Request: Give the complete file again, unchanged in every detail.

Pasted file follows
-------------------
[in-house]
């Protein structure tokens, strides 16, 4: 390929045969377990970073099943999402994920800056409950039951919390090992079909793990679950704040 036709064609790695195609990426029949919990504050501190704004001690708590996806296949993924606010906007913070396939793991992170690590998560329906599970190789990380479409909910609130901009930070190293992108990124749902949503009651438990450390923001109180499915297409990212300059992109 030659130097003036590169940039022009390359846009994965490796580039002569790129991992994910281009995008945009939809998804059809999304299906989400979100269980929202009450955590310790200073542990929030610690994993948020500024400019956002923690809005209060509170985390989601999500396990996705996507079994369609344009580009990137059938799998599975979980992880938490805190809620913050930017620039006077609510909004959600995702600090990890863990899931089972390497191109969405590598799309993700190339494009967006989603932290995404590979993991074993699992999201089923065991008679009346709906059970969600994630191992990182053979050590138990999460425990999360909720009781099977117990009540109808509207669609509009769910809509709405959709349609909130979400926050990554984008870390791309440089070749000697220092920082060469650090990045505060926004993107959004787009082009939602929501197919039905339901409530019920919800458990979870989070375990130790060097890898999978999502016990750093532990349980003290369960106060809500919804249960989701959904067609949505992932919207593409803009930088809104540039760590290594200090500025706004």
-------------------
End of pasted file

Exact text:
[in-house]
């Protein structure tokens, strides 16, 4: 390929045969377990970073099943999402994920800056409950039951919390090992079909793990679950704040 036709064609790695195609990426029949919990504050501190704004001690708590996806296949993924606010906007913070396939793991992170690590998560329906599970190789990380479409909910609130901009930070190293992108990124749902949503009651438990450390923001109180499915297409990212300059992109 030659130097003036590169940039022009390359846009994965490796580039002569790129991992994910281009995008945009939809998804059809999304299906989400979100269980929202009450955590310790200073542990929030610690994993948020500024400019956002923690809005209060509170985390989601999500396990996705996507079994369609344009580009990137059938799998599975979980992880938490805190809620913050930017620039006077609510909004959600995702600090990890863990899931089972390497191109969405590598799309993700190339494009967006989603932290995404590979993991074993699992999201089923065991008679009346709906059970969600994630191992990182053979050590138990999460425990999360909720009781099977117990009540109808509207669609509009769910809509709405959709349609909130979400926050990554984008870390791309440089070749000697220092920082060469650090990045505060926004993107959004787009082009939602929501197919039905339901409530019920919800458990979870989070375990130790060097890898999978999502016990750093532990349980003290369960106060809500919804249960989701959904067609949505992932919207593409803009930088809104540039760590290594200090500025706004």